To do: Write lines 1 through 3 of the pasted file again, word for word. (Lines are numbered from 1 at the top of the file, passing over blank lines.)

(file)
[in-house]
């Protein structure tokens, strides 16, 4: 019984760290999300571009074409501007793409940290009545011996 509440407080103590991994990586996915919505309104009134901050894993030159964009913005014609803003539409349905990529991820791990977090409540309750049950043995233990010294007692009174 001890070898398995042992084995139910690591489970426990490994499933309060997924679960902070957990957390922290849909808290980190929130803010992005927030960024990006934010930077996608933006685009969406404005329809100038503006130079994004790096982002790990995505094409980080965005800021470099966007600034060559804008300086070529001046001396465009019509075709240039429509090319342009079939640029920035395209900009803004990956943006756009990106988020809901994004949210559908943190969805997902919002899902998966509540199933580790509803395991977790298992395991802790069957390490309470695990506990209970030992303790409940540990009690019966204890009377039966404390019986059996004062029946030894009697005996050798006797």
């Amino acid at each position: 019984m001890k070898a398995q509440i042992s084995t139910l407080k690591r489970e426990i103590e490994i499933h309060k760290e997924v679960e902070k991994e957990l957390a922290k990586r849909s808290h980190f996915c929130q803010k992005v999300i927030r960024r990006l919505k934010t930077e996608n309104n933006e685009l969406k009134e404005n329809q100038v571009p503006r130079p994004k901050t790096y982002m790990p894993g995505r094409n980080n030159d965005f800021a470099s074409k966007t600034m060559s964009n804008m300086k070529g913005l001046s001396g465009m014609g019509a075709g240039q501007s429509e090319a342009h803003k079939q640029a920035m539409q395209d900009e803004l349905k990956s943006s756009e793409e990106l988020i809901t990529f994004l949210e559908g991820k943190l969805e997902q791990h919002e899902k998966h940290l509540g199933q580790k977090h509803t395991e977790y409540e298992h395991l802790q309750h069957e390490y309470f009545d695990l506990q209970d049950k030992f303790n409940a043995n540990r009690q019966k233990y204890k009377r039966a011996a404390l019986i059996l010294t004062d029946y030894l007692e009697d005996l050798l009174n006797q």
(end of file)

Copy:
[in-house]
């Protein structure tokens, strides 16, 4: 019984760290999300571009074409501007793409940290009545011996 509440407080103590991994990586996915919505309104009134901050894993030159964009913005014609803003539409349905990529991820791990977090409540309750049950043995233990010294007692009174 001890070898398995042992084995139910690591489970426990490994499933309060997924679960902070957990957390922290849909808290980190929130803010992005927030960024990006934010930077996608933006685009969406404005329809100038503006130079994004790096982002790990995505094409980080965005800021470099966007600034060559804008300086070529001046001396465009019509075709240039429509090319342009079939640029920035395209900009803004990956943006756009990106988020809901994004949210559908943190969805997902919002899902998966509540199933580790509803395991977790298992395991802790069957390490309470695990506990209970030992303790409940540990009690019966204890009377039966404390019986059996004062029946030894009697005996050798006797």
């Amino acid at each position: 019984m001890k070898a398995q509440i042992s084995t139910l407080k690591r489970e426990i103590e490994i499933h309060k760290e997924v679960e902070k991994e957990l957390a922290k990586r849909s808290h980190f996915c929130q803010k992005v999300i927030r960024r990006l919505k934010t930077e996608n309104n933006e685009l969406k009134e404005n329809q100038v571009p503006r130079p994004k901050t790096y982002m790990p894993g995505r094409n980080n030159d965005f800021a470099s074409k966007t600034m060559s964009n804008m300086k070529g913005l001046s001396g465009m014609g019509a075709g240039q501007s429509e090319a342009h803003k079939q640029a920035m539409q395209d900009e803004l349905k990956s943006s756009e793409e990106l988020i809901t990529f994004l949210e559908g991820k943190l969805e997902q791990h919002e899902k998966h940290l509540g199933q580790k977090h509803t395991e977790y409540e298992h395991l802790q309750h069957e390490y309470f009545d695990l506990q209970d049950k030992f303790n409940a043995n540990r009690q019966k233990y204890k009377r039966a011996a404390l019986i059996l010294t004062d029946y030894l007692e009697d005996l050798l009174n006797q």